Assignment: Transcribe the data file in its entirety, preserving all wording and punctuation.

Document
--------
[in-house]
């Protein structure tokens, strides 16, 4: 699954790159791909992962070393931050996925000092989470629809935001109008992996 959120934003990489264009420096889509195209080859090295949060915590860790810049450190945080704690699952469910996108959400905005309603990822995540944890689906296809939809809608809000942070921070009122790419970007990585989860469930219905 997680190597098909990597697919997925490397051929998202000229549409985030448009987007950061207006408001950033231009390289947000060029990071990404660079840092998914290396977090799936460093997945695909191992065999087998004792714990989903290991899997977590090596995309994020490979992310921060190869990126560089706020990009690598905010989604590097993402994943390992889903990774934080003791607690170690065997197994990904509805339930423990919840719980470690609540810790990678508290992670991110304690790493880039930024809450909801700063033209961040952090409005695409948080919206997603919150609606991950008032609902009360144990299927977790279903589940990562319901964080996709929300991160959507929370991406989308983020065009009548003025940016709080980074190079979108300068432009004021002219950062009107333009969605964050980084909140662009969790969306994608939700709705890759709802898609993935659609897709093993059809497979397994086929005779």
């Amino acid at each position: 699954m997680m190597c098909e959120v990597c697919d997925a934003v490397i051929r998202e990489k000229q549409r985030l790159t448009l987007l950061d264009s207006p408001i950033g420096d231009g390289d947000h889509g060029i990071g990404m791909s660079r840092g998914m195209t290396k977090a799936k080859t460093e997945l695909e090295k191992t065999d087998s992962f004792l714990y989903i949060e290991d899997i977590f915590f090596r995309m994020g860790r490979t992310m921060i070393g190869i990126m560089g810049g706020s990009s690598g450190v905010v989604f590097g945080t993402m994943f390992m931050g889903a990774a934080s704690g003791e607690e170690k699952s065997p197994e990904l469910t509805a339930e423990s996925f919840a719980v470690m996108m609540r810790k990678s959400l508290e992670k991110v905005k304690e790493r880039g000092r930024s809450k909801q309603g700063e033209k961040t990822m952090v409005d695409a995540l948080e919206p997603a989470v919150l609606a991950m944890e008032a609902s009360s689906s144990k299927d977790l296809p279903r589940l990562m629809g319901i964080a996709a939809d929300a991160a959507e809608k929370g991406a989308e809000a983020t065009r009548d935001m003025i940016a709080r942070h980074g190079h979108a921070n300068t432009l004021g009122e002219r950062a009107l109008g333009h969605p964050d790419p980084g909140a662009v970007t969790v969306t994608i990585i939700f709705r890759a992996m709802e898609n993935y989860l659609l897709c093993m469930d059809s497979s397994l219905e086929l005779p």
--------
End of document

[in-house]
């Protein structure tokens, strides 16, 4: 699954790159791909992962070393931050996925000092989470629809935001109008992996 959120934003990489264009420096889509195209080859090295949060915590860790810049450190945080704690699952469910996108959400905005309603990822995540944890689906296809939809809608809000942070921070009122790419970007990585989860469930219905 997680190597098909990597697919997925490397051929998202000229549409985030448009987007950061207006408001950033231009390289947000060029990071990404660079840092998914290396977090799936460093997945695909191992065999087998004792714990989903290991899997977590090596995309994020490979992310921060190869990126560089706020990009690598905010989604590097993402994943390992889903990774934080003791607690170690065997197994990904509805339930423990919840719980470690609540810790990678508290992670991110304690790493880039930024809450909801700063033209961040952090409005695409948080919206997603919150609606991950008032609902009360144990299927977790279903589940990562319901964080996709929300991160959507929370991406989308983020065009009548003025940016709080980074190079979108300068432009004021002219950062009107333009969605964050980084909140662009969790969306994608939700709705890759709802898609993935659609897709093993059809497979397994086929005779």
């Amino acid at each position: 699954m997680m190597c098909e959120v990597c697919d997925a934003v490397i051929r998202e990489k000229q549409r985030l790159t448009l987007l950061d264009s207006p408001i950033g420096d231009g390289d947000h889509g060029i990071g990404m791909s660079r840092g998914m195209t290396k977090a799936k080859t460093e997945l695909e090295k191992t065999d087998s992962f004792l714990y989903i949060e290991d899997i977590f915590f090596r995309m994020g860790r490979t992310m921060i070393g190869i990126m560089g810049g706020s990009s690598g450190v905010v989604f590097g945080t993402m994943f390992m931050g889903a990774a934080s704690g003791e607690e170690k699952s065997p197994e990904l469910t509805a339930e423990s996925f919840a719980v470690m996108m609540r810790k990678s959400l508290e992670k991110v905005k304690e790493r880039g000092r930024s809450k909801q309603g700063e033209k961040t990822m952090v409005d695409a995540l948080e919206p997603a989470v919150l609606a991950m944890e008032a609902s009360s689906s144990k299927d977790l296809p279903r589940l990562m629809g319901i964080a996709a939809d929300a991160a959507e809608k929370g991406a989308e809000a983020t065009r009548d935001m003025i940016a709080r942070h980074g190079h979108a921070n300068t432009l004021g009122e002219r950062a009107l109008g333009h969605p964050d790419p980084g909140a662009v970007t969790v969306t994608i990585i939700f709705r890759a992996m709802e898609n993935y989860l659609l897709c093993m469930d059809s497979s397994l219905e086929l005779p």